Creating an S3 website bucket exposed over HTTPS with CloudFormation
This post builds on the template I created in my previous post, where I created an S3 redirection bucket supported by an SSL certificate. You may find it helpful to read that post first. Furthermore, this post is part of a series where I add SSL to this blog. If you like this post, you might like the others too.
Table of Contents
Since the bucket we're creating this time is going to host our site it
might be interesting to capture access logs1. S3
buckets are great for logging, and it's super easy to configure them
for this. The below snippet does exactly that2. The key thing
about log buckets is to remember setting the
AccessControl property to
1: Resources: 2: [...] 3: LogBucket: 4: Type: 'AWS::S3::Bucket' 5: Properties: 6: AccessControl: LogDeliveryWrite 7: BucketName: !Join 8: - '.' 9: - ['www', !Ref DomainName, 'logs']
Next we create the bucket that will hold our website. This time we
won't redirect anything, though we'll specify that when someone asks
for the root of the bucket they'll get the
on error they'll get the
404.html document3. Finally we configure this bucket to ship logs to the
LogBucket we created in the previous step.
1: Resources: 2: [...] 3: SiteBucket: 4: Type: 'AWS::S3::Bucket' 5: Properties: 6: BucketName: !Join ['.', ['www', !Ref DomainName]] 7: WebsiteConfiguration: 8: IndexDocument: index.html 9: ErrorDocument: 404.html 10: LoggingConfiguration: 11: DestinationBucketName: !Ref LogBucket
Finally we set up a CloudFront distribution. This is identical to the
setup in the previous post except our Alias now has a
Nevertheless, this is a short post so I'll include it here for
completeness. Note that this also uses the
SSL certificate we set up
in the previous post, since we created that with a
SubjectAlternativeName that would work for our
www domain. I also
Output so we can get at the CloudFormation domain for
testing, since the DNS still points to GitHub Pages.
1: Resources: 2: [...] 3: SiteCloudFront: 4: Type: 'AWS::CloudFront::Distribution' 5: Properties: 6: DistributionConfig: 7: Aliases: 8: - !Join ['.', ['www', !Ref DomainName]] 9: Enabled: True 10: Origins: 11: - DomainName: !Select 12: - 1 13: - !Split ["//", !GetAtt SiteBucket.WebsiteURL] 14: Id: origin 15: CustomOriginConfig: 16: OriginProtocolPolicy: http-only 17: DefaultCacheBehavior: 18: TargetOriginId: origin 19: DefaultTTL: 5 20: MaxTTL: 30 21: ForwardedValues: 22: QueryString: false 23: ViewerProtocolPolicy: redirect-to-https 24: ViewerCertificate: 25: AcmCertificateArn: !Ref SSL 26: SslSupportMethod: sni-only 27: Outputs: 28: [...] 29: SiteCloudFrontDomain: 30: Value: !GetAtt SiteCloudFront.DomainName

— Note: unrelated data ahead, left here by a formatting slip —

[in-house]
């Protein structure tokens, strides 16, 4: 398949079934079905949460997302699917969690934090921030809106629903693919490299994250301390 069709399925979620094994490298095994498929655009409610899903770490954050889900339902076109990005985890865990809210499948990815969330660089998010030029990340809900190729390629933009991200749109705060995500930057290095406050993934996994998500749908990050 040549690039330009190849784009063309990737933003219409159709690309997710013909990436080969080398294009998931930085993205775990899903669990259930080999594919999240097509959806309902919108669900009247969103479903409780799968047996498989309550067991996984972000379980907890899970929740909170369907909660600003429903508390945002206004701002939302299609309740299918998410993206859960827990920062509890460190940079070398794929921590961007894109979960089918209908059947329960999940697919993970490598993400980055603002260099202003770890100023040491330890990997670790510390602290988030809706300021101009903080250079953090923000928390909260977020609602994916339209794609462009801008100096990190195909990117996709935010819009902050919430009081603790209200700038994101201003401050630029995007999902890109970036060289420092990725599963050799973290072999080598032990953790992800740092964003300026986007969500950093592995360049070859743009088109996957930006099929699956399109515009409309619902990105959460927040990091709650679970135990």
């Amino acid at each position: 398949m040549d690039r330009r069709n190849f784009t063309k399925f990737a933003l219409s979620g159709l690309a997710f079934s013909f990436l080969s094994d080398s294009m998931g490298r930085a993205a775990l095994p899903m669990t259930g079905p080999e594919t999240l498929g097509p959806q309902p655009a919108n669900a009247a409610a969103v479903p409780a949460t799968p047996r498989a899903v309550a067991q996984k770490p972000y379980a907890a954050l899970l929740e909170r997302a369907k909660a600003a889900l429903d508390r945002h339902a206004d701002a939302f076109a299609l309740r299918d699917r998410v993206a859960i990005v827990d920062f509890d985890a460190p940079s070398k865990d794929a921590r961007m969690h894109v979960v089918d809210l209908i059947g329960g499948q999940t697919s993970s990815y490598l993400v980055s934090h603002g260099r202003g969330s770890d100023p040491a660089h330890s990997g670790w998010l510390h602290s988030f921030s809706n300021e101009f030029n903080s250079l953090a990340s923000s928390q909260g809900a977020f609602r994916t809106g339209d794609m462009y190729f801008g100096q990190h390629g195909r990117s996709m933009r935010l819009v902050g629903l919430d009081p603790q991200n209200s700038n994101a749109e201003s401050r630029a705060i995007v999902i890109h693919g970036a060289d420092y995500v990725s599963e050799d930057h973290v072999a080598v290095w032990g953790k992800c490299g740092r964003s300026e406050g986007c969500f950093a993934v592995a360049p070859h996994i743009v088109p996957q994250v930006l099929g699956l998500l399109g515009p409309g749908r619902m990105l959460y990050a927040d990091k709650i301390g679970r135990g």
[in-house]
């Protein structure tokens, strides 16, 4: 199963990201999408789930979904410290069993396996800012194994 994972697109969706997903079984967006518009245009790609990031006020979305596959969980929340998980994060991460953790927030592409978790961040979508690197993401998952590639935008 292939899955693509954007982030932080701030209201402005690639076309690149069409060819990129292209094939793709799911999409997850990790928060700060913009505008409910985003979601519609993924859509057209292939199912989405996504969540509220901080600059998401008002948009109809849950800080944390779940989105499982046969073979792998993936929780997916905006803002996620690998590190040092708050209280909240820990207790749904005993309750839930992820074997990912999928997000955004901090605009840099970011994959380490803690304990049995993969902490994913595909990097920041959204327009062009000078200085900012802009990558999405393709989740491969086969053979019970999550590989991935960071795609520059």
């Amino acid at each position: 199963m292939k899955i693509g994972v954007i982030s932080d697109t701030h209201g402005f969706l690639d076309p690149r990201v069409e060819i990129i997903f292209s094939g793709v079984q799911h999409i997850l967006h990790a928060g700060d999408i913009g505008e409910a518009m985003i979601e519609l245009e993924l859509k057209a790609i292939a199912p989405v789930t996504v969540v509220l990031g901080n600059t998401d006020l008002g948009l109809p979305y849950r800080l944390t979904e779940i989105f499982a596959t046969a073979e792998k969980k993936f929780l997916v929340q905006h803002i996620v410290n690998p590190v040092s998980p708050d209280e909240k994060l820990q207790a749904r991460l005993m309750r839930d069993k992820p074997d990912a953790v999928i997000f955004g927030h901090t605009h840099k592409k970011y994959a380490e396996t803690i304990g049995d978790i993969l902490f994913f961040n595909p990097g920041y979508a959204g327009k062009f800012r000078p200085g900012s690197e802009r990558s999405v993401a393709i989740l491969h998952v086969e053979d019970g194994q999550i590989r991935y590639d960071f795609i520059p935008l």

Now we can test everything!
To test this setup we have to upload some files to the S3 bucket. First I did that like this:
aws s3 sync \ --exclude '*' \ --include '*.html' \ --include '*.png' \ --include '*.css' \ ~/blog/ s3://www.superloopy.io
However, I kept getting permissions errors. I wasted a lot of time
investigating bucket permissions until I realised I need to add public
read object permissions too.
aws s3 sync --acl public-read will do
that, so I
touch-ed all the files and re-uploaded them like this:
aws s3 sync --acl public-read \ --exclude '*' \ --include '*.html' \ --include '*.png' \ --include '*.css' \ ~/blog/ s3://www.superloopy.io
I was able to get the
SiteCloudFrontDomain value from my
CloudFormation Stack and visit that domain in a browser. It redirects
me to the HTTPS version of the same site, as expected, and shows the
index.html document. If we go to a path that doesn't exist, we get the
expected 404 page. Success!
The thing that caused me most grief with this setup was not CloudFormation itself but learning that each S3 object in my bucket had to have public read permissions too. Novice mistake, I'm sure! And I'm actually really happy that objects are private by default. That is a good and sensible default! (Even if it did cause me a bit of a headache today.)
This was not so interesting for the redirection bucket we created in the last post, as all the requests should ultimately end up on this bucket anyway.
You don't have to specify a
BucketName, but I like to as it
makes finding the right bucket in the S3 console a lot easier.
Much as before on GitHub.